In his remarks on the new Afghanistan strategy last year, President Obama spoke very highly of Afghan sacrifices in our war. Afghans, he told us, “seek the promise of a better future” and deserve not only security, but “opportunity and justice.”
These are empty political phrases that Americans take for granted, but what about the Afghan audience? Are they actually getting the better future we promised? Aside from the obvious violence and misery caused by the occupation and insurgency, can Afghans count on even basic civil liberties like freedom of expression?
Nasim Fekrat writes [emphasis mine]:
Six years after the Afghan constitution was passed and nine years after the fall of the Taliban, Afghan journalists struggle with threats from the government, political parties, militants, and occasionally foreign forces. Afghan society has also played a role in self-censorship, perpetuated by the lack of a vibrant independent media. Without an independent media, freedom of expression is meaningless. And in Afghanistan, limitations on the media will only serve to bolster the views of powerful fundamentalists, and empower the belief among Afghans that the international community, which promised to institutionalize the freedom of expression and with it, democracy, has failed them.
Afghanistan needs a free press, not only for the sake of their journalists’ lives, but it’s absolutely fundamental to improving their government, their laws, and their society as whole. A free media allows citizens to become educated about politics and legislation, it allows victims of crime and corruption to tell their story through an impartial watchdog, and it allows a debate forum open enough for ideas like democracy and humans rights to compete, without fear, against the ideas of extremists and militants. No matter how many battles we win or terrorist commanders we kill, Afghanistan will never get a better future without these fundamental rights.
Unfortunately, we can’t offer Afghans “opportunity and justice” as long as our war goes on. Far from protecting human rights, the war makes the situation much worse.
More Nasim Fekrat [emphasis mine]:
The danger appears particularly acute in conflict zones, like Afghanistan’s southern Helmand province. All sides claim victory; none want negative news about them broadcast. Abdul Samad Rohani, a reporter for BBC’s Pashtu service, was shot in early June of 2008 after being kidnapped and tortured, presumably by the Taliban seeking to prevent him from continuing to file stories on conflict between the Taliban and coalition forces, poppy cultivation, and refugees. Three years after his death, the Afghan government’s investigation has gone nowhere.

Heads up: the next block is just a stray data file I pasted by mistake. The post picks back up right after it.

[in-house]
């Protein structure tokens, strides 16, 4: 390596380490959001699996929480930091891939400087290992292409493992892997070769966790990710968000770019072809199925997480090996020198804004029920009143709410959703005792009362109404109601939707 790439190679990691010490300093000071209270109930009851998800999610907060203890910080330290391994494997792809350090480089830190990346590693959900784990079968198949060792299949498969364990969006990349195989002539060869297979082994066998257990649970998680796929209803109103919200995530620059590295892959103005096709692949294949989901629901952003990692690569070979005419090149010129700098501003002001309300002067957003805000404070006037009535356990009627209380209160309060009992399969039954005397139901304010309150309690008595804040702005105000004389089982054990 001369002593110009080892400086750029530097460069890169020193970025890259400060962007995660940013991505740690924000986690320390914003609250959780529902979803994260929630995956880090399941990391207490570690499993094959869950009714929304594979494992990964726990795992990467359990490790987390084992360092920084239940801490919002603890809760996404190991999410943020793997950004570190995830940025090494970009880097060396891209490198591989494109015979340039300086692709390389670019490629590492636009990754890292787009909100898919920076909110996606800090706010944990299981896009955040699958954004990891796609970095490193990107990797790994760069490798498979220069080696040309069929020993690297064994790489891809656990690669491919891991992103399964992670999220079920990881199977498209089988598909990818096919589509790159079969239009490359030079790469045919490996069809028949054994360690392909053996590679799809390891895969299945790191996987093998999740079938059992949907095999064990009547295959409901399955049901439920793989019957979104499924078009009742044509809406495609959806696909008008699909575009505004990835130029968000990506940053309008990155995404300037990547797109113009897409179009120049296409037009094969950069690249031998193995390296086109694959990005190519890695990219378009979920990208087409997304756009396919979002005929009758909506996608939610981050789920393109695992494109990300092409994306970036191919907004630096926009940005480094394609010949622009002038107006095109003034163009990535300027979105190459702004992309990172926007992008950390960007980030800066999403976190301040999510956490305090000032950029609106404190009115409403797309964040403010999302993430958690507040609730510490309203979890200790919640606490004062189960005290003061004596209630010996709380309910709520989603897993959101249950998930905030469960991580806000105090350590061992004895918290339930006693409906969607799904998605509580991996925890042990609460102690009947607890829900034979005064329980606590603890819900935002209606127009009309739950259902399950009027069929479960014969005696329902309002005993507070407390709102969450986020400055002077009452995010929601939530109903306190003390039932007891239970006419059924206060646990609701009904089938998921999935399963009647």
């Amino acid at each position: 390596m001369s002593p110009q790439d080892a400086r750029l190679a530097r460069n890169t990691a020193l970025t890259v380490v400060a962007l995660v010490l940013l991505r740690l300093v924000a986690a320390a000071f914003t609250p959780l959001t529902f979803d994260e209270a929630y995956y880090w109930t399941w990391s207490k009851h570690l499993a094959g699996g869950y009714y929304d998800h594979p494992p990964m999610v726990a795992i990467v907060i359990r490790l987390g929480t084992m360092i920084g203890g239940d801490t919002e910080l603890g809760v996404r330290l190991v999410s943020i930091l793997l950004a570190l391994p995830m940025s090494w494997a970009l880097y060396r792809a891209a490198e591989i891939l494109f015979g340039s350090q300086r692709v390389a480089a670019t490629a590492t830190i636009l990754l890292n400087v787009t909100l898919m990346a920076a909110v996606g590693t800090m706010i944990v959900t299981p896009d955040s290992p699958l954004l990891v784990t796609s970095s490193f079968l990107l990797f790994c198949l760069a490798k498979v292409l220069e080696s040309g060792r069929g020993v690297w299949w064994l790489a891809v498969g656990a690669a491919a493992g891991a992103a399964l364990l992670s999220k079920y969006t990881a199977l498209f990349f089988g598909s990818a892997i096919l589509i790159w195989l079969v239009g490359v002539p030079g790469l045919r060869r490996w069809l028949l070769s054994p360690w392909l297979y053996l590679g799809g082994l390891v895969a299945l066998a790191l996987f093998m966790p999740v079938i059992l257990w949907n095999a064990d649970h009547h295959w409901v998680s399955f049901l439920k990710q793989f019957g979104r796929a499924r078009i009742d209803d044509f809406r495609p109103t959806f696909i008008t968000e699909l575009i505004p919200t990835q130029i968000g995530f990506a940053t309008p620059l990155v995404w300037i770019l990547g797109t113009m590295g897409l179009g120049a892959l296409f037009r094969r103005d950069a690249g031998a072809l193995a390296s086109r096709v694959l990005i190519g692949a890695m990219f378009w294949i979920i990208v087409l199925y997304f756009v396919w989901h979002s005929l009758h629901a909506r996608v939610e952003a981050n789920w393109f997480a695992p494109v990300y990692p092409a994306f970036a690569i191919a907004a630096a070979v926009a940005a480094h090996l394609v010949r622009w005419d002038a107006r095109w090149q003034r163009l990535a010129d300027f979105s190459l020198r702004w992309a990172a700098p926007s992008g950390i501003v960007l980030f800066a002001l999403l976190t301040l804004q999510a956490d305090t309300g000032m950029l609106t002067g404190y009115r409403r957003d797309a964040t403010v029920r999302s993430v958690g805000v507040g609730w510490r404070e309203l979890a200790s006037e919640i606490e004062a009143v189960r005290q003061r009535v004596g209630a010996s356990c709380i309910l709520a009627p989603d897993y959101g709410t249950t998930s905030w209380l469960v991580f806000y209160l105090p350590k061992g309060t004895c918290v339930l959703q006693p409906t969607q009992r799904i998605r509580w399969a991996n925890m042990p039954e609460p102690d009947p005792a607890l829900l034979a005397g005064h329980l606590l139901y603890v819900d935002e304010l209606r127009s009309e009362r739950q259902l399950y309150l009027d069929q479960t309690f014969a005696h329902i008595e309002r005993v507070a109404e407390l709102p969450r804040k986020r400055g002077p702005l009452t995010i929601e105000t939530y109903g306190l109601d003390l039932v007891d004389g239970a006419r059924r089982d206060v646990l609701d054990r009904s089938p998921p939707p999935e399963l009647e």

Afghan journalists also seem to be more at risk than their Western colleagues, as demonstrated by the death of Sultan Munadi, an Afghan reporter and translator who was kidnapped in the fall of 2009 from Kunduz, along with Stephen Farrell of the New York Times. British Special Forces raided the house where Munadi and Farrell were held, and Munadi was killed in the crossfire, a move heavily criticized by journalists in Afghanistan, some of whom alleged Munadi was shot by British forces. Similarly, in 2007, an Italian journalist and his Afghan fixer and driver were kidnapped in Helmand; the Taliban beheaded Ajmal Naqshbandi, the fixer, and Sayed Agha, the driver, allegedly because the Afghan government refused to capitulate fully to the militants’ demands, even though the Italian reporter Daniele Mastrogiacomo was freed after five Taliban prisoners were released.
Certainly the Taliban are primarily responsible for much of these deaths, but they are empowered by the presence of our foreign military. Afghans are caught between a corrupt government, extremist militants, and an invading army. That we have been there nine years and they still have no protection should be a sign that we have, as Fekrat wrote, failed them.
We came to defeat Al-Qa’eda, and that’s pretty much done, the rest are all in Pakistan. We wanted to break the Taliban’s momentum, and that’s done, they’re negotiating and reintegrating into the government. We wanted to create a democracy and a stable government, and as far as the United States is concerned, that’s done, too. Sure, the government is broken and corrupt, but that’s where the rest of that “promise of a better future” comes in, the free press and educated citizens there to check that government.
The US is done in Afghanistan. Ending the war will finally give Afghans enough space to advance for themselves, not only their freedom of expression, but women’s rights, education, and everything else that comes with “opportunity and justice.” Ending the war won’t mean they automatically succeed, it will just give them the freedom to try.
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